Country of ‘first boys’: nutritional inequalities

Pakistan’s progress to tackle severe malnutrition among children under five has been quite slow

By Mustafa Talpur
June 11, 2024
Flood victims gather to receive food handout in a camp following rains and floods during the monsoon season in Sehwan on September 14, 2022. — Reuters

The failure to provide equal education and health opportunities when combined with the denial of equal access to basic nutrition adds to the miseries of the already underprivileged people and brings lifelong disadvantages affecting both the cognitive and physical wellbeing of last children, especially ‘last girls’.


The failure to provide basic nutrition to a majority of children who are supposed to be the future of the country means that the entire country relies on a few hundred thousand ‘first boys’ who attend elite private schools; are well-nourished; and have access to the best healthcare system.

There is no other injustice which society can inflict than excluding a majority of our future generation from enjoying well-deserved freedom from hunger, disease and illiteracy. Will ‘first boys’ always control politics, economy, public institutions and bureaucracy for this unfortunate nation of 230 million people? An important question is: can the wisdom of a tiny minority of ‘first boys’ find the best solutions to complex world problems and lead the nation, or shouldn’t these injustices end for the betterment of all?

Pakistan’s progress to tackle severe malnutrition among children under five has been quite slow. The country has the highest malnutrition rate in South Asia. All key nutrition indicators, including stunting, underweight, and wasting rates, remain significantly high in comparison with other South Asian countries. The prevalence of stunting in Pakistan is 40 per cent among children under five.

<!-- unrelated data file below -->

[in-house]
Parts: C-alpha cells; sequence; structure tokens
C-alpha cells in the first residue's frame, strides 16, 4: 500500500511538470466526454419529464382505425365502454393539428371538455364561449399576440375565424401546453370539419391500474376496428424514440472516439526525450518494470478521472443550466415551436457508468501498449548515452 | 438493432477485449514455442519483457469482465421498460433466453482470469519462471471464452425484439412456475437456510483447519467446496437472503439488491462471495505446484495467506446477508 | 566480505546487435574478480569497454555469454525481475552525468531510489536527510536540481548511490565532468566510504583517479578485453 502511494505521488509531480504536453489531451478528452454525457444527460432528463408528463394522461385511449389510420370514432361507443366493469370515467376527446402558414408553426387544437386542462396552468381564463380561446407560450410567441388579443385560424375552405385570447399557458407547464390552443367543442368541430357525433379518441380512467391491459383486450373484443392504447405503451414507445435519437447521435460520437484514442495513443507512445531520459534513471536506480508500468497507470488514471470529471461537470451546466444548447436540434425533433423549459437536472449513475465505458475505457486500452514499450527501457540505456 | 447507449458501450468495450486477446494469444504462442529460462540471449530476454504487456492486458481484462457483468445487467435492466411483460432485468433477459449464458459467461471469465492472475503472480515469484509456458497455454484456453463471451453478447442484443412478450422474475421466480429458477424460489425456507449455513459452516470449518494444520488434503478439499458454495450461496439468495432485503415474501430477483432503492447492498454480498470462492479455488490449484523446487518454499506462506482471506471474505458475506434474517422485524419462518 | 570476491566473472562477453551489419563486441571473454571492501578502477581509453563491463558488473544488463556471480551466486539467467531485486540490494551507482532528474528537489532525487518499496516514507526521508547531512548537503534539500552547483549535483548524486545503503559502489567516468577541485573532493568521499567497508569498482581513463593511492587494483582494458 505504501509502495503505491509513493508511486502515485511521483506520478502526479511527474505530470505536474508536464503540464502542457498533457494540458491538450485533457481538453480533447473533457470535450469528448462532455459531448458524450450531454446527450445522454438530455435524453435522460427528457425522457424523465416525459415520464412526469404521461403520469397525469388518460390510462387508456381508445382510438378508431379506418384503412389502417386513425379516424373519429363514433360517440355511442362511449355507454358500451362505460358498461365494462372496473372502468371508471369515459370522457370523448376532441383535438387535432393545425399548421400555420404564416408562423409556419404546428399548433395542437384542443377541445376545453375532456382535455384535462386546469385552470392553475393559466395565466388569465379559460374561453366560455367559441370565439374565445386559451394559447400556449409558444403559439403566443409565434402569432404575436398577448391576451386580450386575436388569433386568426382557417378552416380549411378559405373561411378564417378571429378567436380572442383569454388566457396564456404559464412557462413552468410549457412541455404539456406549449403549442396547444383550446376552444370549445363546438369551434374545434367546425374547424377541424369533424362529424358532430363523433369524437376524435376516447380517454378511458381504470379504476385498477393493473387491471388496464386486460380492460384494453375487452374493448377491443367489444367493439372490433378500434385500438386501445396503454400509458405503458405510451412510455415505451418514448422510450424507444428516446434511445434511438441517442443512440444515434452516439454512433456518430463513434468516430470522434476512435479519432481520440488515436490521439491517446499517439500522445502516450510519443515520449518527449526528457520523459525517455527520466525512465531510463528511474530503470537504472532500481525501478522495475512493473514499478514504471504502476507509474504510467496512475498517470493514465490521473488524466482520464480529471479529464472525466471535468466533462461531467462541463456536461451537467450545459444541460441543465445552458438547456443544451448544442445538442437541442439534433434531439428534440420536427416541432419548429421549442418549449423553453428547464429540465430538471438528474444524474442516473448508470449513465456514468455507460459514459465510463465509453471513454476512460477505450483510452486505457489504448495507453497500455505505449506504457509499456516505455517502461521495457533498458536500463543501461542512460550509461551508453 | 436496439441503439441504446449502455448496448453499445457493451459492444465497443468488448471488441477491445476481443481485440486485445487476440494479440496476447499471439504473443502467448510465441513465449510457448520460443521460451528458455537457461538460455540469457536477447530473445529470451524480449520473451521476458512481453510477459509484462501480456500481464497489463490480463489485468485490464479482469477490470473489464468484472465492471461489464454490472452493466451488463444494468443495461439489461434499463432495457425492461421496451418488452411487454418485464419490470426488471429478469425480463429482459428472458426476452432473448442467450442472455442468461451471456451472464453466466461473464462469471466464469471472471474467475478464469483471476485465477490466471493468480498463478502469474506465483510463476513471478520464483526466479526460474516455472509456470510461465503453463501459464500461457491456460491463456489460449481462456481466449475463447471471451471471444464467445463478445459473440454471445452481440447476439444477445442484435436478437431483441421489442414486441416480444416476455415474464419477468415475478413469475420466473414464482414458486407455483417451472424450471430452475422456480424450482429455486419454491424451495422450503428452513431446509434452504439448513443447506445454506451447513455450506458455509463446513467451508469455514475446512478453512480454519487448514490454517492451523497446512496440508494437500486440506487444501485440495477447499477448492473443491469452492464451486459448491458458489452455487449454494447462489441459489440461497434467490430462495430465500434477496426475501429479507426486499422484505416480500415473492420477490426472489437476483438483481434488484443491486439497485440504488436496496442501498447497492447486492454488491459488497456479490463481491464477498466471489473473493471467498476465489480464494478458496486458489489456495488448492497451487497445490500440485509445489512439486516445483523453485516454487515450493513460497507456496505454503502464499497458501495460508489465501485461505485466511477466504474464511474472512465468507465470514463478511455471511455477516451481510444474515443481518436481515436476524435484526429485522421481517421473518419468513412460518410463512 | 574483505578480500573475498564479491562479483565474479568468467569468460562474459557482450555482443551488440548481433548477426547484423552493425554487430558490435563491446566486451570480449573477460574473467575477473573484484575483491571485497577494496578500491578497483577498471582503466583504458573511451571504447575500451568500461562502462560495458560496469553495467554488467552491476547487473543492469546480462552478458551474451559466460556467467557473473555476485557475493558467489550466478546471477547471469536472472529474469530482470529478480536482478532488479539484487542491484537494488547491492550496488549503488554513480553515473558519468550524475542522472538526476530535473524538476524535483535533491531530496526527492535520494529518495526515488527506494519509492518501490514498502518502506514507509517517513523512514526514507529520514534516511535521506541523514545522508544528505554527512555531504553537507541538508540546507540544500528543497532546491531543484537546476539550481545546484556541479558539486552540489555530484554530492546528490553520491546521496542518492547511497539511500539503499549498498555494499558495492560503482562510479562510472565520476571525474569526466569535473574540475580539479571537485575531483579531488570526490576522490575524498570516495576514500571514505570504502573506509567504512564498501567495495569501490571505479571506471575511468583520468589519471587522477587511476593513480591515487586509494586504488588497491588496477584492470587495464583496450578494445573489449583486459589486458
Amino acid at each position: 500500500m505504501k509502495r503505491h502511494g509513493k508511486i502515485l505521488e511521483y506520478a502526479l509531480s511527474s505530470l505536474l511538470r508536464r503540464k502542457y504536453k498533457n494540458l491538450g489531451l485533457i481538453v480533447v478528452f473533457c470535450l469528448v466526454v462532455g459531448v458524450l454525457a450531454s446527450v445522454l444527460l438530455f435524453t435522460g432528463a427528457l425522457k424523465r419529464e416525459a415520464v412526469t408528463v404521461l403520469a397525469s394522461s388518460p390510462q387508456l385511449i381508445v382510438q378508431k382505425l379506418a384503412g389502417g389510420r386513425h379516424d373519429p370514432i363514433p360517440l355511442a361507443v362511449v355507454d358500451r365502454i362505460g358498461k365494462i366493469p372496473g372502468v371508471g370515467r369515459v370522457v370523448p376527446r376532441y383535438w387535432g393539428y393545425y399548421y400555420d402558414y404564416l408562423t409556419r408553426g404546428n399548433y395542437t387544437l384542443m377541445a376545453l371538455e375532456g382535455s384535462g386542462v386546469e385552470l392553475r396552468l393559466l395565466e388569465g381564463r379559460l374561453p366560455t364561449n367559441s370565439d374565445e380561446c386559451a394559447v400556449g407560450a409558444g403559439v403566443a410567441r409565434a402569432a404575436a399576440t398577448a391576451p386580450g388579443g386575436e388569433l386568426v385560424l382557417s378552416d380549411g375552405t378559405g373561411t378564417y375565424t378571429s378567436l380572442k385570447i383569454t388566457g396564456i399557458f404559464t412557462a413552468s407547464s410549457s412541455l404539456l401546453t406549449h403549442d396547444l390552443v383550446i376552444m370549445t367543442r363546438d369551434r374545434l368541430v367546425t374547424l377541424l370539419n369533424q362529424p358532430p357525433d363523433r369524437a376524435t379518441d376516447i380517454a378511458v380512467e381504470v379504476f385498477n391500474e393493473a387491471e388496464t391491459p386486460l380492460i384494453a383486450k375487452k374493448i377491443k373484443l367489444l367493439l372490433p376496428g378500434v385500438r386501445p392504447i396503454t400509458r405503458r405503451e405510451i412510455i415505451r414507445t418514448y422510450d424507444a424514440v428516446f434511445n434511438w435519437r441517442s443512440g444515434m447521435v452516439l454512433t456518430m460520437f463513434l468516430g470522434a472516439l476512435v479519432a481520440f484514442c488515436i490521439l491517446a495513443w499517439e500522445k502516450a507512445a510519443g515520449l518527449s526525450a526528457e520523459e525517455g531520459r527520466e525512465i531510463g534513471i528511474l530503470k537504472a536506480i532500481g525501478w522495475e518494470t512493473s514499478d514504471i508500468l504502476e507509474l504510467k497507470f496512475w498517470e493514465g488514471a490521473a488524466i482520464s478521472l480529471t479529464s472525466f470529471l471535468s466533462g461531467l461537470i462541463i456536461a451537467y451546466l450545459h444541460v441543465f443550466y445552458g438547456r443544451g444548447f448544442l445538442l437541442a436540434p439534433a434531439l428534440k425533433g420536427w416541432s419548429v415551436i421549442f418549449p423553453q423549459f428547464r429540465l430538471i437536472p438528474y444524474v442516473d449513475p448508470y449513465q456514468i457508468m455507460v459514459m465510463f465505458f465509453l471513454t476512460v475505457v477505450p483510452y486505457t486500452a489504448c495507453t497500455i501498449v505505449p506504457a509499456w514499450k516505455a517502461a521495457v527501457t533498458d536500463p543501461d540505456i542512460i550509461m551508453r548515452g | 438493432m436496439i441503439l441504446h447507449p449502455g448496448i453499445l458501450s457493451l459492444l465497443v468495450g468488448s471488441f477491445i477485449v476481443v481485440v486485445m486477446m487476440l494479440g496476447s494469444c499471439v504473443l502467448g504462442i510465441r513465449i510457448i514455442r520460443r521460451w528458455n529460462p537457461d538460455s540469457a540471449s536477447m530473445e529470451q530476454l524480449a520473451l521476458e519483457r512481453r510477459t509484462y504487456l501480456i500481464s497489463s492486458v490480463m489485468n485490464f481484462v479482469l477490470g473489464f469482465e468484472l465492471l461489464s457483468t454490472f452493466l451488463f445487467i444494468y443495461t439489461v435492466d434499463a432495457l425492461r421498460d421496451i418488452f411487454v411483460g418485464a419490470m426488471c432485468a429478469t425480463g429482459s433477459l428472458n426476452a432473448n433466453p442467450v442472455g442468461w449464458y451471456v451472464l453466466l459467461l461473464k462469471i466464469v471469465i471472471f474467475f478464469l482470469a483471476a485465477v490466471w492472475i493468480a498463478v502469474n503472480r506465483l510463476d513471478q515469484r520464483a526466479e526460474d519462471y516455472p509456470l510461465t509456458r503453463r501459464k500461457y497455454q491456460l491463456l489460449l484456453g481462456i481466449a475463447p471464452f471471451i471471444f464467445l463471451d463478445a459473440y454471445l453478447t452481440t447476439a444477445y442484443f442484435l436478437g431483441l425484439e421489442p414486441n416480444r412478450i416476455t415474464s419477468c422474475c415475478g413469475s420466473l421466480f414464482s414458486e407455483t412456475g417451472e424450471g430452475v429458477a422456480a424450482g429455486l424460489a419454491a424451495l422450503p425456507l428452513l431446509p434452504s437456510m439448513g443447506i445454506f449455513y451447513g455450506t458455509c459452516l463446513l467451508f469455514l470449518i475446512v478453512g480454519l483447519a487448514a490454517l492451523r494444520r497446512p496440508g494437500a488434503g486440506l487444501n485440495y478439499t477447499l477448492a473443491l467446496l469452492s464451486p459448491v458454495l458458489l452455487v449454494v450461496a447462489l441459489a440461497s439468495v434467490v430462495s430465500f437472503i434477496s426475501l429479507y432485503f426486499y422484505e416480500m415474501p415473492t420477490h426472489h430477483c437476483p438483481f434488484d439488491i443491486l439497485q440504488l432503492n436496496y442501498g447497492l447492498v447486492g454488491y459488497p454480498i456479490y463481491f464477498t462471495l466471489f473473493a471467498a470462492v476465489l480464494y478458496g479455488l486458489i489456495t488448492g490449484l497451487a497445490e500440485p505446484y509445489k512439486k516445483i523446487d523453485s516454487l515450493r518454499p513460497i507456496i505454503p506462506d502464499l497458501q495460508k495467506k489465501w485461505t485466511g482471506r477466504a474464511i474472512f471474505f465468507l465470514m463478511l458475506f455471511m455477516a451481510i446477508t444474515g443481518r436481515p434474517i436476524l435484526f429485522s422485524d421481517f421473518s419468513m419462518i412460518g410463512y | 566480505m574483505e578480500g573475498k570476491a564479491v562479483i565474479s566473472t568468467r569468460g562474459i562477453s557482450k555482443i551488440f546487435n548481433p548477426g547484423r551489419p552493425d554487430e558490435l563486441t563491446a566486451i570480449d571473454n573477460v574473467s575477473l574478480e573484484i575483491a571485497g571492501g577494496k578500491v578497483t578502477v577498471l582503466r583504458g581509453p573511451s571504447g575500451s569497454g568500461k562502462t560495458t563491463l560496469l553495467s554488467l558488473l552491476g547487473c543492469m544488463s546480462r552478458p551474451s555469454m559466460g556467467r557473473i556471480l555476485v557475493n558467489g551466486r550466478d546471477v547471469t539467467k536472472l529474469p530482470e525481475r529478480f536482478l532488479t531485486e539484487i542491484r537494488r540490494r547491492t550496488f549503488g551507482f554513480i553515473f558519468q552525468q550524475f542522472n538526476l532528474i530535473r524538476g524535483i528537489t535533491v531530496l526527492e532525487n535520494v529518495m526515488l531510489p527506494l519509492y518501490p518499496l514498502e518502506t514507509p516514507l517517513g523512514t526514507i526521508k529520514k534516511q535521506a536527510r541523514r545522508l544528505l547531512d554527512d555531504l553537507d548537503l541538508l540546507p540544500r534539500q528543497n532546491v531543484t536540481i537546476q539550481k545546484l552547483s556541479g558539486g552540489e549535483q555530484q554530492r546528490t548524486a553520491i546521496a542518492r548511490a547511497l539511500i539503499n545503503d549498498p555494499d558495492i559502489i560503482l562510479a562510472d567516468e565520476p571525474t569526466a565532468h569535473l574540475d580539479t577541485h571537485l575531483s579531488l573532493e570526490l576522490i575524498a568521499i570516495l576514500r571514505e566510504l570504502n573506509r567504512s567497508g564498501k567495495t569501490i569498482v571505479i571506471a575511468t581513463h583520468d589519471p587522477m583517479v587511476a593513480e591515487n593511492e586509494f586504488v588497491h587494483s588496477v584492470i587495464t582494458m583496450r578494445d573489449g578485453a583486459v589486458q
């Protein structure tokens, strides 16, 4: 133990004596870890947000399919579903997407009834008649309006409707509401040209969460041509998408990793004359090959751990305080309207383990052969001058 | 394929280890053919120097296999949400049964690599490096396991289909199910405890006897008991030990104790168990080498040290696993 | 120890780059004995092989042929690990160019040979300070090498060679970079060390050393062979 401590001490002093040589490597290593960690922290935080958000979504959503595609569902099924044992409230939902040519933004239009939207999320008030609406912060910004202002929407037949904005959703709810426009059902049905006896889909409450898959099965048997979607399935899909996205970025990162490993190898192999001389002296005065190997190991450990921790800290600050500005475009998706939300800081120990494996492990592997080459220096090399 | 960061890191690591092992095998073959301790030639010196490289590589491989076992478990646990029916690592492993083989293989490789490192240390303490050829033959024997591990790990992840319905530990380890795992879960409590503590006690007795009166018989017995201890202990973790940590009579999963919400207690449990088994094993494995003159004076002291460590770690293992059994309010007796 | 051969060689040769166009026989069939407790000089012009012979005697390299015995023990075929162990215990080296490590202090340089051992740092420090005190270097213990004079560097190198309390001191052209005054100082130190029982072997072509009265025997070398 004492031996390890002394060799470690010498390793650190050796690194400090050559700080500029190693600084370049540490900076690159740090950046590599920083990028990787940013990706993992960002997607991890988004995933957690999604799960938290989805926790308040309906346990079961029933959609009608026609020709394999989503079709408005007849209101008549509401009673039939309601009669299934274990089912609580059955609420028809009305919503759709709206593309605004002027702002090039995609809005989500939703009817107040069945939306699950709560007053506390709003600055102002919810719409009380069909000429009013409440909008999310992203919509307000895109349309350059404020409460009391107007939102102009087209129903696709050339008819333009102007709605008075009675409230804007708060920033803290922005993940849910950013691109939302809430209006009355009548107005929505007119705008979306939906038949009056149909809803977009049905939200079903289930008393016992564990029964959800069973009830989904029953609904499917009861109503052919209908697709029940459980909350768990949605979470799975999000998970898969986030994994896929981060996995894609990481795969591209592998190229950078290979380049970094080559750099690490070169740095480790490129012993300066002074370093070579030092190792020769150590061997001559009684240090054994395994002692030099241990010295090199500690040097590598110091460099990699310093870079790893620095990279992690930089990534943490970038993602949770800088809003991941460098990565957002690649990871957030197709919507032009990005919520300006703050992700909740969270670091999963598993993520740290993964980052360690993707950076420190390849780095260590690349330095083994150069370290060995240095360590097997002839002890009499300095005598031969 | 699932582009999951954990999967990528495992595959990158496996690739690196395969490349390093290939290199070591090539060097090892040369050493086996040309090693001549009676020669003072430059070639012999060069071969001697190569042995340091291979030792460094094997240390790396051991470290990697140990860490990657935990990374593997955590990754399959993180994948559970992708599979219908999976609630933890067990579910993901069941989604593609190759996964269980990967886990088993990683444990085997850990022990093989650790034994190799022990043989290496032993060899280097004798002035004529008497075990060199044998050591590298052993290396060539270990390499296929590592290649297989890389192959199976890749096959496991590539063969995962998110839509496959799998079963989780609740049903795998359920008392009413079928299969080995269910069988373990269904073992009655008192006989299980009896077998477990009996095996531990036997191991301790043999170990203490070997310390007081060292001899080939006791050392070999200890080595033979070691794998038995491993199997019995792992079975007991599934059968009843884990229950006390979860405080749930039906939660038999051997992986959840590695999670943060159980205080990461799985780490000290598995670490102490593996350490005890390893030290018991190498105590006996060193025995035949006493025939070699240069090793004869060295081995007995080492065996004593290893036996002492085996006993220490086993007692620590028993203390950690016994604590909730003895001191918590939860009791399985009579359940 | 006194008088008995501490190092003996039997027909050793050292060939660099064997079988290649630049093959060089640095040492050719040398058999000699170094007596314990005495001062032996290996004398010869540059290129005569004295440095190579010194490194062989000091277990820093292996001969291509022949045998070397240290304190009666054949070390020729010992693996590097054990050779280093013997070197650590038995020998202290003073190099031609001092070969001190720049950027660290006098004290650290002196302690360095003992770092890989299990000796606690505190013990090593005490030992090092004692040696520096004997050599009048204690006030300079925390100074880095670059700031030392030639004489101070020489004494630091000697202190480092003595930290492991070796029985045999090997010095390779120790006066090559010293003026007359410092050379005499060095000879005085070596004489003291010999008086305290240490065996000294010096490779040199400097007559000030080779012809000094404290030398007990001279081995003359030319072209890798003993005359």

According to the National Nutrition Survey 2018, 40.2 per cent of children under five are stunted; 17.7 per cent suffer from wasting; and 28.9 per cent are underweight. Even the prevalence of stunting, wasting and underweight in war-torn Afghanistan is lower than that in Pakistan.

The average national stunting rates mask large variations among provinces, urban and rural areas and different income groups. The incidence of stunting in urban areas is 34.8 per cent while it is 43.2 per cent in rural areas of Pakistan, revealing the urban-rural divide. There are also major disparities among provinces. Stunting in Punjab is 36.4 per cent, lower than the national average, while in KP, it is 40 per cent – close to the national average. In Sindh and Balochistan, stunting among children is 45.5 per cent and 46.6 per cent respectively – above the national average.

It is alarming to note that child stunting in the rural areas of Sindh is 62 per cent – six out of 10 children under five in rural Sindh are stunted, the highest among all the provinces. The rural stunting rate in Punjab, KP and Balochistan is 32 per cent, 42 per cent and 47 per cent respectively.

Geography and income are the defining factors of malnutrition among children. For example, 22 per cent of children in the top 20 percent income group are stunted, while 62 per cent of children from low-income groups are stunted. The same is the case with the urban-rural divide, especially in Sindh.